• Ameliorates the effect of environmental pollutants

      • Immobilizes them; reduces leaching

  • Usually 5-8% of soil; 30% or more in org. soils


Organic matter2

Organic Matter

  • Soil Organic Matter Characteristics

    • High Cation Exchange Capacity (CEC)

    • High in Carbon (C)

    • C:N ratio- indicator of Nitrogen (N) availability to plants

    • Nutrient concentration and ratios variable

    • Particle density: 900-1300 kg/m3

    • Bulk density: 180-200 kg/m3 (peat) or 130 kg/m3 (forest)

    • Holds water better than mineral soils


Organic matter3

Organic Matter

  • Two Types of Organic Matter

  • Non-humic

    • Primary components from fresh animal and plant waste

    • Easily decomposed by microbes (when present)

    • Comprise 20-30% of Soil OM

    • Decompose to:

      • Carbohydrates (several types)

      • Amino Acids

      • Lipids

      • Lignin

        • Very resistant to decay

      • Other compounds


Organic matter4

Organic Matter

  • Two Types of Organic Matter

  • Humic

    • Biochemical decomposition of non-humic materials

    • Resistant to further decomposition

    • Accumulate in soil

    • Dark in colour – give soil dark characteristic

    • 60-80% of soil OM

    • 3 types:

      • Humins: larger particles; low number of carboxyl groups; inactive.

      • Humic acids: smaller than humins (approximately colloid-sized); more carboxyl groups than humins.

      • Fulvic acids: smallest humic substances; large number of carboxyl groups;  most active among humic substances.


Organic matter5

Organic Matter


Organic matter6

Organic Matter

  • Carboxyl and Hydroxyl Groups


Organic matter7

Organic Matter

Living Material

Dies onto soil

Non-Humic

Humic

This process is driven by biological decomposition – mostly from soil bacteria and fungi


Organic matter and texture

Organic Matter and Texture

  • What role does OM play in texture?


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Soil colloids

Soil Colloids

  • Soil Colloids

    • Microscopic soil particles (w/electron microscope)

    • Made up mostly of clays and organic materials

    • Very large surface area

    • Carry many exchange sites/charges

      • Mostly negative except in acid soils

      • Hold soil cations (positively charged)

    • Holds water to cations

    • Major contributor to soil nutrient holding capacity


Soil colloids1

Soil Colloids

  • There might be a diagram here someday…


And now another break

And now another break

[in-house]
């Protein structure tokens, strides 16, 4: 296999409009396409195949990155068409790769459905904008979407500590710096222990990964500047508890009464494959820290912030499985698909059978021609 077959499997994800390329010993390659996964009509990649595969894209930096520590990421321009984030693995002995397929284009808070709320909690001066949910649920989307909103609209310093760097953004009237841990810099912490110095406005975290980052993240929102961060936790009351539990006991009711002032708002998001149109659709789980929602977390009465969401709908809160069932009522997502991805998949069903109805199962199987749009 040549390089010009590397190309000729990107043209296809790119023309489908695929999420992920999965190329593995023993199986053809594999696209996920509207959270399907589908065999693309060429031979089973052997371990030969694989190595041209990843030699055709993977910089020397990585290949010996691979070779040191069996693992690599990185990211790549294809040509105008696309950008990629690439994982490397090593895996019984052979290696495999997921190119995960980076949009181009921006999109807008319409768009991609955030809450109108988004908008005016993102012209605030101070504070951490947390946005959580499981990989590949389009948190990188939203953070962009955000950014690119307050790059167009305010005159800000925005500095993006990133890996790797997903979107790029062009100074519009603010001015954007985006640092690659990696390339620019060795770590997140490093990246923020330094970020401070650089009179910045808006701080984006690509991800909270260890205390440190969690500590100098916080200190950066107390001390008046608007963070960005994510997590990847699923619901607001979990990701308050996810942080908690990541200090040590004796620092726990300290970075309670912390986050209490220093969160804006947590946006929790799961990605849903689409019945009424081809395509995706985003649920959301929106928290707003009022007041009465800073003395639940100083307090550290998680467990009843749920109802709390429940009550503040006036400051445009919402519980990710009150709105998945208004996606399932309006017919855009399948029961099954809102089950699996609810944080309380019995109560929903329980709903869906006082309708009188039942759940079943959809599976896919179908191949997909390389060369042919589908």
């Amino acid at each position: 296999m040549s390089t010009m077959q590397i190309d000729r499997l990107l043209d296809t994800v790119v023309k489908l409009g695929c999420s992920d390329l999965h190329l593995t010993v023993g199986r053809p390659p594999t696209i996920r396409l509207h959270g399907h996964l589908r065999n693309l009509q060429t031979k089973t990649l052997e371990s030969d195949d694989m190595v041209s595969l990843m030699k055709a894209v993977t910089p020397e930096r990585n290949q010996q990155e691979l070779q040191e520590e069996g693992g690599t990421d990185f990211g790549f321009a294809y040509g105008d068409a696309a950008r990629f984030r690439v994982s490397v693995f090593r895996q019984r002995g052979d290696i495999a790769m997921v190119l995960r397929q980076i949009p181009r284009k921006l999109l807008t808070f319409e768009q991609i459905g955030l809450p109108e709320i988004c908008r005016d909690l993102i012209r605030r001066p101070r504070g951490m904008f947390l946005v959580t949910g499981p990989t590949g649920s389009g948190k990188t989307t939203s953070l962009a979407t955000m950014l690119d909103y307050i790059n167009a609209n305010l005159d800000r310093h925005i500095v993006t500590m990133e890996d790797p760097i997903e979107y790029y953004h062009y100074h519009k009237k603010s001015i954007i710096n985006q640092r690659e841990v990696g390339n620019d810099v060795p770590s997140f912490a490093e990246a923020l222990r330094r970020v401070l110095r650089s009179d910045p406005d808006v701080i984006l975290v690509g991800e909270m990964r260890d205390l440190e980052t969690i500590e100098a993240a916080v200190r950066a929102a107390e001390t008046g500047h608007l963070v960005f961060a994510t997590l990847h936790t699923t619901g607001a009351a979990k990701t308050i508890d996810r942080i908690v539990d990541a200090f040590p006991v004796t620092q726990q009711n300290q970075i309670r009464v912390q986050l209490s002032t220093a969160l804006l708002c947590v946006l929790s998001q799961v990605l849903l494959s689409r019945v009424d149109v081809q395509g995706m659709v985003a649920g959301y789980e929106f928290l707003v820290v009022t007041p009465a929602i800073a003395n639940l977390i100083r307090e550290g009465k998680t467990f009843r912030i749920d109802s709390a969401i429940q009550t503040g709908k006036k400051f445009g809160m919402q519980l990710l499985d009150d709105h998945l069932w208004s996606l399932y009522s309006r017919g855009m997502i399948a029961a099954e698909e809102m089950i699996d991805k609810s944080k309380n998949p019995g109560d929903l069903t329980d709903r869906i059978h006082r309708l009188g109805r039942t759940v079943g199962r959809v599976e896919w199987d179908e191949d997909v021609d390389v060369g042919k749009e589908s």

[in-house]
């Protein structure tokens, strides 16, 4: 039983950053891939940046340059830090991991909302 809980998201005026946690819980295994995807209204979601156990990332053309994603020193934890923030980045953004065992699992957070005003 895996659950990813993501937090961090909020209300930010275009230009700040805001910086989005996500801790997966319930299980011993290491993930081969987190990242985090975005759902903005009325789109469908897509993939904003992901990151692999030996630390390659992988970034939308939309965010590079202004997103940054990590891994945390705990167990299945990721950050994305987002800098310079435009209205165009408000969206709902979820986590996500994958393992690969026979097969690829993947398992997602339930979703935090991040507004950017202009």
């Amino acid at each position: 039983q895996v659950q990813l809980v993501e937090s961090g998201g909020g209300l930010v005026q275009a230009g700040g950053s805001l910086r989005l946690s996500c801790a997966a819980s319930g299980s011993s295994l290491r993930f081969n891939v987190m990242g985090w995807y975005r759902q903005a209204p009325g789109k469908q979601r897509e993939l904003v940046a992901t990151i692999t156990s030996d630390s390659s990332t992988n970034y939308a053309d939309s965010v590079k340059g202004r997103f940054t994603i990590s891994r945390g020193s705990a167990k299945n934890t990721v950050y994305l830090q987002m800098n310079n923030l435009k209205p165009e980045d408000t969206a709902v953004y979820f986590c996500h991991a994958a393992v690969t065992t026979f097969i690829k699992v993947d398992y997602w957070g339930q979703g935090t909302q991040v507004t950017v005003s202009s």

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Soil formation

Soil Formation

Where does the mineral component come from?

From the weathering of rocks.

Rocks are made up of minerals


Soil formation1

Soil Formation

  • Primary Minerals  Sand and Silt

    • Formed at high T and P (at depth); anaerobic conditions

    • Physically and chemically formed

  • Secondary Minerals  Clay

    • Come from primary minerals

    • Formed at low T and P (at surface) with Oxygen present

    • Mostly chemically formed


Soil formation2

Soil Formation

Weathering of Rocks

Physical

Chemical 1

Chemical 2

(note: base-forming cations)

Chemical 3

Biological


Five soil formation factors

Five Soil Formation Factors

Parent Material

Climate

Biota

Topography

Time


Gleysol soil

Gleysol Soil

Tiny little Video here


Not another one

Not another one…

You know what to do


Five soil formation factors1

Five Soil Formation Factors

Parent Material

  • Residual

    • In situ; long periods of weathering

  • Cumulose

    • Due to plant life and anaerobic conditions

      • High water table

    • Peat and muck soils

  • Transported

    • Gravity - Colluvium

    • Wind - Eolian

    • Water - Alluvium

    • Ice - Glacial


Five soil formation factors2

Five Soil Formation Factors

  • Climate

    • Temperature and rainfall are major factors

      • Affect intensity of weathering

    • Increased T and precipitation accelerate weathering

  • Biota

    • Plants influence organic matter

    • Arthropods and worms mix soil; add to OM

    • Small mammals also mix soil


Five soil formation factors3

Five Soil Formation Factors

  • Topography

    • Slope influences soil development

      • Water infiltration rate

      • Surface runoff

      • Vegetation

    • Aspect

      • North and South slopes develop differently

    • Elevation

      • Climate changes with altitude


Five soil formation factors4

Five Soil Formation Factors

  • Time

    • Often noted as most important soil formation factor

    • Our soils in Lower Mainland are relatively young

      • Since last ice age 10,000 years ago


Five soil formation factors5

Five Soil Formation Factors

Great Soil Formation Videos Here


Soil formation processes

Soil Formation Processes

  • Additions

  • Losses

  • Transformations

  • Translocations


Podzol soil

Podzol Soil

Video here


Soil horizons

Soil Horizons


Soil horizons1

Soil Horizons

  • Organic (O) Horizon

    • High in organic residue from plant drop

  • A Horizon

    • Mineral component mixed with OM

    • Most fertile part of soil; location of much root activity

    • Exhibits Eluviation in soil solution

  • B Horizon

    • Subsoil

    • Exhibits Illuviation of clay, OM, oxides

  • C Horizon

    • Little influence by soil-forming processes


Soil horizons2

Soil Horizons

  • Water (W) Horizon

    • Due to high water table

    • Found in Gleysols